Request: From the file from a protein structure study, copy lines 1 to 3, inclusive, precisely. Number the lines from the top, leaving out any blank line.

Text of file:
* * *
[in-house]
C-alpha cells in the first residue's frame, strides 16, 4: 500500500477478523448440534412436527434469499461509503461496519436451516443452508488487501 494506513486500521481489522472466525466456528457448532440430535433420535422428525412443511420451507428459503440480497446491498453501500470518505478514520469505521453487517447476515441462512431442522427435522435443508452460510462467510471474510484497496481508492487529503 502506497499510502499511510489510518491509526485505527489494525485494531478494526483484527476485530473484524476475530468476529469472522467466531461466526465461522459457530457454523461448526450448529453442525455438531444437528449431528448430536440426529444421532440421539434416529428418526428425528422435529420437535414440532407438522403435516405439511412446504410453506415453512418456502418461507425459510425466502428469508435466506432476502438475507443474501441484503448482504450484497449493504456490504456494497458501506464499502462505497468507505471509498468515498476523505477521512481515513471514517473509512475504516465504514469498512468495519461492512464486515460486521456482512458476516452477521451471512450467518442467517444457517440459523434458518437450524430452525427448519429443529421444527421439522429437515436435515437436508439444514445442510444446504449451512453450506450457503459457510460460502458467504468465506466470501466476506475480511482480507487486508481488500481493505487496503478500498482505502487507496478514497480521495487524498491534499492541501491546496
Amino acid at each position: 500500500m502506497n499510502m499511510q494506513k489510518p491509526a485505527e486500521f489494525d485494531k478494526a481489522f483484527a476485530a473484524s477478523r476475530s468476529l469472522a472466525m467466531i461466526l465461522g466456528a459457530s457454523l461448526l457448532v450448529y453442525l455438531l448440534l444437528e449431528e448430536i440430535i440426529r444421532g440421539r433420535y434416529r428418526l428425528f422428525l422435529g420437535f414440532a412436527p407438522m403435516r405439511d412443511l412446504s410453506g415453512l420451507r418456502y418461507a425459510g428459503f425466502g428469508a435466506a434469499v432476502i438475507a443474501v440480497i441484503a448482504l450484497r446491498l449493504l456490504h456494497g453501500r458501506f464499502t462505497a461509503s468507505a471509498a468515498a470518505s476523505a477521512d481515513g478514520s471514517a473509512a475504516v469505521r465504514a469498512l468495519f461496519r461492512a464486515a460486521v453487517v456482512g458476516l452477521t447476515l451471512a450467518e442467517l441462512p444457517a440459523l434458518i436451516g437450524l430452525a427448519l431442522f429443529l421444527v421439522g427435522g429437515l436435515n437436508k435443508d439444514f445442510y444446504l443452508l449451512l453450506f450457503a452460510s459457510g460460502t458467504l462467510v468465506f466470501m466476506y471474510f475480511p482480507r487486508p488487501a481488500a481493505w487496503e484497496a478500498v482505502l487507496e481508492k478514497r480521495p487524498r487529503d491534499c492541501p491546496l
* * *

[in-house]
C-alpha cells in the first residue's frame, strides 16, 4: 500500500477478523448440534412436527434469499461509503461496519436451516443452508488487501 494506513486500521481489522472466525466456528457448532440430535433420535422428525412443511420451507428459503440480497446491498453501500470518505478514520469505521453487517447476515441462512431442522427435522435443508452460510462467510471474510484497496481508492487529503 502506497499510502499511510489510518491509526485505527489494525485494531478494526483484527476485530473484524476475530468476529469472522467466531461466526465461522459457530457454523461448526450448529453442525455438531444437528449431528448430536440426529444421532440421539434416529428418526428425528422435529420437535414440532407438522403435516405439511412446504410453506415453512418456502418461507425459510425466502428469508435466506432476502438475507443474501441484503448482504450484497449493504456490504456494497458501506464499502462505497468507505471509498468515498476523505477521512481515513471514517473509512475504516465504514469498512468495519461492512464486515460486521456482512458476516452477521451471512450467518442467517444457517440459523434458518437450524430452525427448519429443529421444527421439522429437515436435515437436508439444514445442510444446504449451512453450506450457503459457510460460502458467504468465506466470501466476506475480511482480507487486508481488500481493505487496503478500498482505502487507496478514497480521495487524498491534499492541501491546496
Amino acid at each position: 500500500m502506497n499510502m499511510q494506513k489510518p491509526a485505527e486500521f489494525d485494531k478494526a481489522f483484527a476485530a473484524s477478523r476475530s468476529l469472522a472466525m467466531i461466526l465461522g466456528a459457530s457454523l461448526l457448532v450448529y453442525l455438531l448440534l444437528e449431528e448430536i440430535i440426529r444421532g440421539r433420535y434416529r428418526l428425528f422428525l422435529g420437535f414440532a412436527p407438522m403435516r405439511d412443511l412446504s410453506g415453512l420451507r418456502y418461507a425459510g428459503f425466502g428469508a435466506a434469499v432476502i438475507a443474501v440480497i441484503a448482504l450484497r446491498l449493504l456490504h456494497g453501500r458501506f464499502t462505497a461509503s468507505a471509498a468515498a470518505s476523505a477521512d481515513g478514520s471514517a473509512a475504516v469505521r465504514a469498512l468495519f461496519r461492512a464486515a460486521v453487517v456482512g458476516l452477521t447476515l451471512a450467518e442467517l441462512p444457517a440459523l434458518i436451516g437450524l430452525a427448519l431442522f429443529l421444527v421439522g427435522g429437515l436435515n437436508k435443508d439444514f445442510y444446504l443452508l449451512l453450506f450457503a452460510s459457510g460460502t458467504l462467510v468465506f466470501m466476506y471474510f475480511p482480507r487486508p488487501a481488500a481493505w487496503e484497496a478500498v482505502l487507496e481508492k478514497r480521495p487524498r487529503d491534499c492541501p491546496l